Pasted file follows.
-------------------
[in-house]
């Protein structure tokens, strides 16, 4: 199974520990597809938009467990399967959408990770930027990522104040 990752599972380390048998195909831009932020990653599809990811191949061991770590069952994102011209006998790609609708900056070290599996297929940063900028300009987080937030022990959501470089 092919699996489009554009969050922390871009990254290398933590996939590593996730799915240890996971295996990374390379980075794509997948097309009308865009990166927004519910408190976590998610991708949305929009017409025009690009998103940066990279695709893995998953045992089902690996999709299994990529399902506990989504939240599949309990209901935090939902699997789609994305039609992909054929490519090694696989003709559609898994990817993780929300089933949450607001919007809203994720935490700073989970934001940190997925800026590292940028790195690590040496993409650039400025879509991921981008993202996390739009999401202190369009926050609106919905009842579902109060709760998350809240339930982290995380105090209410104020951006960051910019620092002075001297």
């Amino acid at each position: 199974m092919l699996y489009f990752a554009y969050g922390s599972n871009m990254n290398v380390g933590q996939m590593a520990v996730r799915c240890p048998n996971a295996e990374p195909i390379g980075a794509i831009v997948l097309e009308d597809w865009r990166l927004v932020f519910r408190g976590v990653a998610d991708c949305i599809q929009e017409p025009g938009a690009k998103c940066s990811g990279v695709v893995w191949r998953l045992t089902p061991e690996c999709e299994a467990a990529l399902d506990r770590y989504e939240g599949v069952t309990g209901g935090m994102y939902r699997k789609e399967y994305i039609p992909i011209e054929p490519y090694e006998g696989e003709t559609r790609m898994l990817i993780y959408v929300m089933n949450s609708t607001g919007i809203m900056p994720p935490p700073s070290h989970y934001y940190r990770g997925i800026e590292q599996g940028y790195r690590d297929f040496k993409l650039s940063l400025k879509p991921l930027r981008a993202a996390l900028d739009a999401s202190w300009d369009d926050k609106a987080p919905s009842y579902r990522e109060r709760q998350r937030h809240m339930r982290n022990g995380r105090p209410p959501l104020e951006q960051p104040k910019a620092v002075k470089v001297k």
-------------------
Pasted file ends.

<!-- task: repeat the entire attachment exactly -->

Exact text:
[in-house]
């Protein structure tokens, strides 16, 4: 199974520990597809938009467990399967959408990770930027990522104040 990752599972380390048998195909831009932020990653599809990811191949061991770590069952994102011209006998790609609708900056070290599996297929940063900028300009987080937030022990959501470089 092919699996489009554009969050922390871009990254290398933590996939590593996730799915240890996971295996990374390379980075794509997948097309009308865009990166927004519910408190976590998610991708949305929009017409025009690009998103940066990279695709893995998953045992089902690996999709299994990529399902506990989504939240599949309990209901935090939902699997789609994305039609992909054929490519090694696989003709559609898994990817993780929300089933949450607001919007809203994720935490700073989970934001940190997925800026590292940028790195690590040496993409650039400025879509991921981008993202996390739009999401202190369009926050609106919905009842579902109060709760998350809240339930982290995380105090209410104020951006960051910019620092002075001297």
């Amino acid at each position: 199974m092919l699996y489009f990752a554009y969050g922390s599972n871009m990254n290398v380390g933590q996939m590593a520990v996730r799915c240890p048998n996971a295996e990374p195909i390379g980075a794509i831009v997948l097309e009308d597809w865009r990166l927004v932020f519910r408190g976590v990653a998610d991708c949305i599809q929009e017409p025009g938009a690009k998103c940066s990811g990279v695709v893995w191949r998953l045992t089902p061991e690996c999709e299994a467990a990529l399902d506990r770590y989504e939240g599949v069952t309990g209901g935090m994102y939902r699997k789609e399967y994305i039609p992909i011209e054929p490519y090694e006998g696989e003709t559609r790609m898994l990817i993780y959408v929300m089933n949450s609708t607001g919007i809203m900056p994720p935490p700073s070290h989970y934001y940190r990770g997925i800026e590292q599996g940028y790195r690590d297929f040496k993409l650039s940063l400025k879509p991921l930027r981008a993202a996390l900028d739009a999401s202190w300009d369009d926050k609106a987080p919905s009842y579902r990522e109060r709760q998350r937030h809240m339930r982290n022990g995380r105090p209410p959501l104020e951006q960051p104040k910019a620092v002075k470089v001297k």